Police have killed an average of over 3 people per day in 2017, and the numbers will only increase under the rhetoric used by the Trump Administrationn.
Police in the United States are breaking records in 2017 by killing a record number of the same people they claim to serve and protect, and there is no change in sight under the current administration.
In 2017 alone, police have killed 746 people in the U.S., according to the Killed By Police database, which puts this year on pace to become the deadliest year on record. In contrast, in the first seven months of 2016, police killed 714 people; the number was slightly higher in 2015 with 725 killed; and it was noticeably lower in 2014 with 663 killed and in 2013 with 353 killed.
One case from this year that received a host of media attention occurred on July 15 when Justine Damond, a 40-year-old Australian woman was shot and killed by police in Minneapolis, after she called 911 to report a disturbance in her neighborhood. As The Free Thought Project reported, while audio was released from the shooting, neither one of the two officers on the scene chose to turn on their body cameras, and the Somali officer who shot and killed Damond had several complaints on his record.
In addition to the increase in police shootings, the U.S. is also under a new administration, which has expressed overwhelming support for all of the characteristics that lead to an empowered police state.
In an address to the National District Attorney’s Association conference on July 17, U.S. Attorney General Jeff Sessions promised to increase the federal government’s civil asset forfeiture programs.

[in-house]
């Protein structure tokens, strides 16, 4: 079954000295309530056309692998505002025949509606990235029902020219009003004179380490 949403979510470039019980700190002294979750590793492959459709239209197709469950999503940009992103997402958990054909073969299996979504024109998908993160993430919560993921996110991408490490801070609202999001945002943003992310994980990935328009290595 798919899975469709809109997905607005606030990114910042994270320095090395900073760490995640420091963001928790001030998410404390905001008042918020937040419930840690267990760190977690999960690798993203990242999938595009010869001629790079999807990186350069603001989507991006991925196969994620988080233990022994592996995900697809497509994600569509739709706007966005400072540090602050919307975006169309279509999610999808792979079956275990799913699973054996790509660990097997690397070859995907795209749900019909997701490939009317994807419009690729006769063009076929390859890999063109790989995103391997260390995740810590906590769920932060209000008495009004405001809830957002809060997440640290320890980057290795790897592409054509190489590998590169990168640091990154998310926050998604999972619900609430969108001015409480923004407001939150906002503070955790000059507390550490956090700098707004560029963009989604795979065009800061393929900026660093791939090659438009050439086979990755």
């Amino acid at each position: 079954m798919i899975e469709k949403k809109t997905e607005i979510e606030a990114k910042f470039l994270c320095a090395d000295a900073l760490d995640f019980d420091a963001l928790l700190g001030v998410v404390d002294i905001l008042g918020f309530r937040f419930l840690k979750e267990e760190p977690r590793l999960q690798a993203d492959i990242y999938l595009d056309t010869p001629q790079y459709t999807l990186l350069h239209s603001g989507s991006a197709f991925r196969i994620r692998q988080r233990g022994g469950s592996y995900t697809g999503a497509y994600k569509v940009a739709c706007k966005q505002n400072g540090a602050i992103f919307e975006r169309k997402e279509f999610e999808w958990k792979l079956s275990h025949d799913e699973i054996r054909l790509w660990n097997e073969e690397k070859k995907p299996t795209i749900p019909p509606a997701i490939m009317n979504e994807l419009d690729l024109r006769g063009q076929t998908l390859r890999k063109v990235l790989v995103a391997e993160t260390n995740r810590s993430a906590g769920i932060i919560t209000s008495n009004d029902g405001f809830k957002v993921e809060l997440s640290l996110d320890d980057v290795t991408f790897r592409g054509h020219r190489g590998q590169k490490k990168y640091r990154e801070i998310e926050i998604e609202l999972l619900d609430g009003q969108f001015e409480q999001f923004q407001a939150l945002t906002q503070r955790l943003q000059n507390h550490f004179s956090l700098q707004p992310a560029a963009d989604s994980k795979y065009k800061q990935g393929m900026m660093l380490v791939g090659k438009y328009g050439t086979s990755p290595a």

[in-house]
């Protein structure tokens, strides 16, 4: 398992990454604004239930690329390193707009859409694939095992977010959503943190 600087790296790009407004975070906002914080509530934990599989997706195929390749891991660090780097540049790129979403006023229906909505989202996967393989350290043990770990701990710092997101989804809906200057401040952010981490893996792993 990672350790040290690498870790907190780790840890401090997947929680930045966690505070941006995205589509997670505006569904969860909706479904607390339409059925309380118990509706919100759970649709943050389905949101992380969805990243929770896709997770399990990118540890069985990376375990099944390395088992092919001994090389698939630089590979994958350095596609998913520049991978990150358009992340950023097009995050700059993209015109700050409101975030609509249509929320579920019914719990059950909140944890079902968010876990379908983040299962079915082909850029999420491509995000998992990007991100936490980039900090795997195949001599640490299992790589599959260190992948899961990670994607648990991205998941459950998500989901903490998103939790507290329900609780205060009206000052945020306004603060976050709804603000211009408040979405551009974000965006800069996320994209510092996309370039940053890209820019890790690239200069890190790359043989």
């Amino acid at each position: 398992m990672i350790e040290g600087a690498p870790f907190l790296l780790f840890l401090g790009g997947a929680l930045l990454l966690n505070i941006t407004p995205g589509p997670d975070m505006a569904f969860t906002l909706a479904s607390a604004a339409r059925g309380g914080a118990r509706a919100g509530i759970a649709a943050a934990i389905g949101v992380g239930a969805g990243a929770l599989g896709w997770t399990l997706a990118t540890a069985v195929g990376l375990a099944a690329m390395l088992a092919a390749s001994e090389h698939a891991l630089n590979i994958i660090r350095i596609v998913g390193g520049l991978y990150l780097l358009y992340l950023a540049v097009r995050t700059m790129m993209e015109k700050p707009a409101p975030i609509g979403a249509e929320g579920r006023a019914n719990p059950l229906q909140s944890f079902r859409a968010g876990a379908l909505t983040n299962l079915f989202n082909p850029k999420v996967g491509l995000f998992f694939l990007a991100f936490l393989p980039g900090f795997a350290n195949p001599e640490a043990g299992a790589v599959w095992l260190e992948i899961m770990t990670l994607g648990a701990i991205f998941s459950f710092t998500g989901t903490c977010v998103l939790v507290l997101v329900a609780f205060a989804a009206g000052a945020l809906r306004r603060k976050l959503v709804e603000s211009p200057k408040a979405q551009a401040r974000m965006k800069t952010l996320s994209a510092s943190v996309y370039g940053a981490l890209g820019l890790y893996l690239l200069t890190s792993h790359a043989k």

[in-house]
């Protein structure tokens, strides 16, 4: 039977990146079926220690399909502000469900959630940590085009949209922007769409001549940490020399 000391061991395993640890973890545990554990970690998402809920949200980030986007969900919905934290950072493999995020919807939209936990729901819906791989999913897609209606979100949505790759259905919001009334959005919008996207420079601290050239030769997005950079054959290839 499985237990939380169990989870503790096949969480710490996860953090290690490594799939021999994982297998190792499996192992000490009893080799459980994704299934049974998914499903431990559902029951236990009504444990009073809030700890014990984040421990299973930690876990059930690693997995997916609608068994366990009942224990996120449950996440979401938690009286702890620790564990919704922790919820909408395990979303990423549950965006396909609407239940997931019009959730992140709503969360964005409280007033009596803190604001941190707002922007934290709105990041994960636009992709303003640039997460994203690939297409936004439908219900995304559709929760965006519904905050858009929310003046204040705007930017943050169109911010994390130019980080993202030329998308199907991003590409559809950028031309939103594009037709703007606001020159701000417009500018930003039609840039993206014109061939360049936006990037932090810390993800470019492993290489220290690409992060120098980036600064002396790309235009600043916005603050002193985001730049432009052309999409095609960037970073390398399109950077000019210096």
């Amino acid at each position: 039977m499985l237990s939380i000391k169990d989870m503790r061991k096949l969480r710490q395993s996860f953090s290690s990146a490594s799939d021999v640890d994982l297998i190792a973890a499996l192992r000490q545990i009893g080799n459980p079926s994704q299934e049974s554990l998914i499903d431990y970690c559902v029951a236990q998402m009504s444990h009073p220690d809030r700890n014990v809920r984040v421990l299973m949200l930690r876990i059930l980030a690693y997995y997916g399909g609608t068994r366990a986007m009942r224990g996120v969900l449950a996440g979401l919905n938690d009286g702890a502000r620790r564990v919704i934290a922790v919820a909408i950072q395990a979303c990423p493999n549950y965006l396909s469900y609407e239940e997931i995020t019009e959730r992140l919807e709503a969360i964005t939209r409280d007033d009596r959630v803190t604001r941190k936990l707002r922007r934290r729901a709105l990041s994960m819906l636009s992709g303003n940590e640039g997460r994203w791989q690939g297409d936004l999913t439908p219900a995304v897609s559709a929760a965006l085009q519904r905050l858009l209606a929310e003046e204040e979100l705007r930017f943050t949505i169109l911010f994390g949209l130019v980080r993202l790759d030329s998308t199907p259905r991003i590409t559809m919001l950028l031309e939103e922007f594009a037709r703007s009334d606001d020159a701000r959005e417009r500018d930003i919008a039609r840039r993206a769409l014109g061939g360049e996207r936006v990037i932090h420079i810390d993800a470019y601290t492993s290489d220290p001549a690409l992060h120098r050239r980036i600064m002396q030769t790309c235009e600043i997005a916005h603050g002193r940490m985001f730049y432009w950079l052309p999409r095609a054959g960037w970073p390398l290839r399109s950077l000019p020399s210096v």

“In addition, we hope to issue this week a new directive on asset forfeiture—especially for drug traffickers,” Sessions said. “With care and professionalism, we plan to develop policies to increase forfeitures. No criminal should be allowed to keep the proceeds of their crime. Adoptive forfeitures are appropriate as is sharing with our partners.”
President Trump shared his thoughts on the topic of police brutality during a speech at the Suffolk County Police Department in New York on July 28. He encouraged officers to be “rough” on suspects, and those surrounding him responded by clapping and cheering.
“Like when you guys put somebody in the car and you’re protecting their head, you know, the way you put their hand over? Like, don’t hit their head and they’ve just killed somebody—don’t hit their head. I said, you can take the hand away, okay?” Trump said.
While Trump’s comments were in reference to gang members, it should be noted that the same treatment he is advocating is the type of treatment that led to the death of Freddie Gray, a 25-year-old man who died in police custody in April 2015, after suffering from “high-energy” impact from his time riding in the back of a police transport van.
2015 was a year in which 725 were killed in the first seven months, and 1,216 killed overall. It marked a noticeable increased in police killings in the first seven months, when compared to 2014 with 663 killings and 2013 with 353 killings.
While the increase in police killings in 2017 will be written off and justified by many, it is important to remember that the longer the public sits back and does nothing—especially when key government officials are sharing such inflammatory rhetoric—the more likely it is that the numbers will continue to increase.